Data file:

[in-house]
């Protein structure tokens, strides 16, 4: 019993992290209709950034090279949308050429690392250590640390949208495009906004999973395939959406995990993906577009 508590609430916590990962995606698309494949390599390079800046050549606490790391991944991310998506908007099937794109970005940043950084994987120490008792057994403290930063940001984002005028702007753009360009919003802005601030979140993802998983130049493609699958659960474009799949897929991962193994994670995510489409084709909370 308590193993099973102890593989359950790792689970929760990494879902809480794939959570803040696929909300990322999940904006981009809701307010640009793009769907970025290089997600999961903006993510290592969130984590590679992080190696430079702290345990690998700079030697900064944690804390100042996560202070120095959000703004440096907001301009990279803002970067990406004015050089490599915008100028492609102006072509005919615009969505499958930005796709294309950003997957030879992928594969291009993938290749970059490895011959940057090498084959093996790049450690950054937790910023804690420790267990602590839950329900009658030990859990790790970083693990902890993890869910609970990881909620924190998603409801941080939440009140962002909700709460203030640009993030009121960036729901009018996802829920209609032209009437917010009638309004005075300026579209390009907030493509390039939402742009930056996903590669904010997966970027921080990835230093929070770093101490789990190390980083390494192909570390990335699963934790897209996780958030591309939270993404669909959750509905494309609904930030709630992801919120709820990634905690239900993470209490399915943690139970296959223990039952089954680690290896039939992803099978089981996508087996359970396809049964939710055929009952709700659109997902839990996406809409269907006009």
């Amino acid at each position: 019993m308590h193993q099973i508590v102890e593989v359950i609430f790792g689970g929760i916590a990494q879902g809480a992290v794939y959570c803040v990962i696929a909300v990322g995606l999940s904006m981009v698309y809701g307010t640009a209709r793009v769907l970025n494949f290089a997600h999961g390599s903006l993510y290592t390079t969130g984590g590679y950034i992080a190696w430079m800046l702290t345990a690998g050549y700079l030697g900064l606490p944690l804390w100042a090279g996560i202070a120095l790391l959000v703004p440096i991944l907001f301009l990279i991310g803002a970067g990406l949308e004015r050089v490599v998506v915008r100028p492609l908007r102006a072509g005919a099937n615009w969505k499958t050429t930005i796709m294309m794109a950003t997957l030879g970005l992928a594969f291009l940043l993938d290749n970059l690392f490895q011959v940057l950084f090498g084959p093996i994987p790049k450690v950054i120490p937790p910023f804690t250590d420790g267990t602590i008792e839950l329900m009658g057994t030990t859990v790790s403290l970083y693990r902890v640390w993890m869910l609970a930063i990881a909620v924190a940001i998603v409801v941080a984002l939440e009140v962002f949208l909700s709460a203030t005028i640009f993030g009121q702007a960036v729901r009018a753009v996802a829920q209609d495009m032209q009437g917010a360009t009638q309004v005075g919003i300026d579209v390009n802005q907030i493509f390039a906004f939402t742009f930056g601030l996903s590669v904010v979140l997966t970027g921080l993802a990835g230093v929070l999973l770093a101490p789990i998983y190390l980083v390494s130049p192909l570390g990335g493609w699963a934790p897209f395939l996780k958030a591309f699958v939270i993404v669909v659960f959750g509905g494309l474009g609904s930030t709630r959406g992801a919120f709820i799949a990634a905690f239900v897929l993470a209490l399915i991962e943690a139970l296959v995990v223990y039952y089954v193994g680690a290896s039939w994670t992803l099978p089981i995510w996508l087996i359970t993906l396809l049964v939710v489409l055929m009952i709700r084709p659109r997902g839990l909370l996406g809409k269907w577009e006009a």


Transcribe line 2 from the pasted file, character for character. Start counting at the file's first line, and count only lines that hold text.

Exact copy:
């Protein structure tokens, strides 16, 4: 019993992290209709950034090279949308050429690392250590640390949208495009906004999973395939959406995990993906577009 508590609430916590990962995606698309494949390599390079800046050549606490790391991944991310998506908007099937794109970005940043950084994987120490008792057994403290930063940001984002005028702007753009360009919003802005601030979140993802998983130049493609699958659960474009799949897929991962193994994670995510489409084709909370 308590193993099973102890593989359950790792689970929760990494879902809480794939959570803040696929909300990322999940904006981009809701307010640009793009769907970025290089997600999961903006993510290592969130984590590679992080190696430079702290345990690998700079030697900064944690804390100042996560202070120095959000703004440096907001301009990279803002970067990406004015050089490599915008100028492609102006072509005919615009969505499958930005796709294309950003997957030879992928594969291009993938290749970059490895011959940057090498084959093996790049450690950054937790910023804690420790267990602590839950329900009658030990859990790790970083693990902890993890869910609970990881909620924190998603409801941080939440009140962002909700709460203030640009993030009121960036729901009018996802829920209609032209009437917010009638309004005075300026579209390009907030493509390039939402742009930056996903590669904010997966970027921080990835230093929070770093101490789990190390980083390494192909570390990335699963934790897209996780958030591309939270993404669909959750509905494309609904930030709630992801919120709820990634905690239900993470209490399915943690139970296959223990039952089954680690290896039939992803099978089981996508087996359970396809049964939710055929009952709700659109997902839990996406809409269907006009």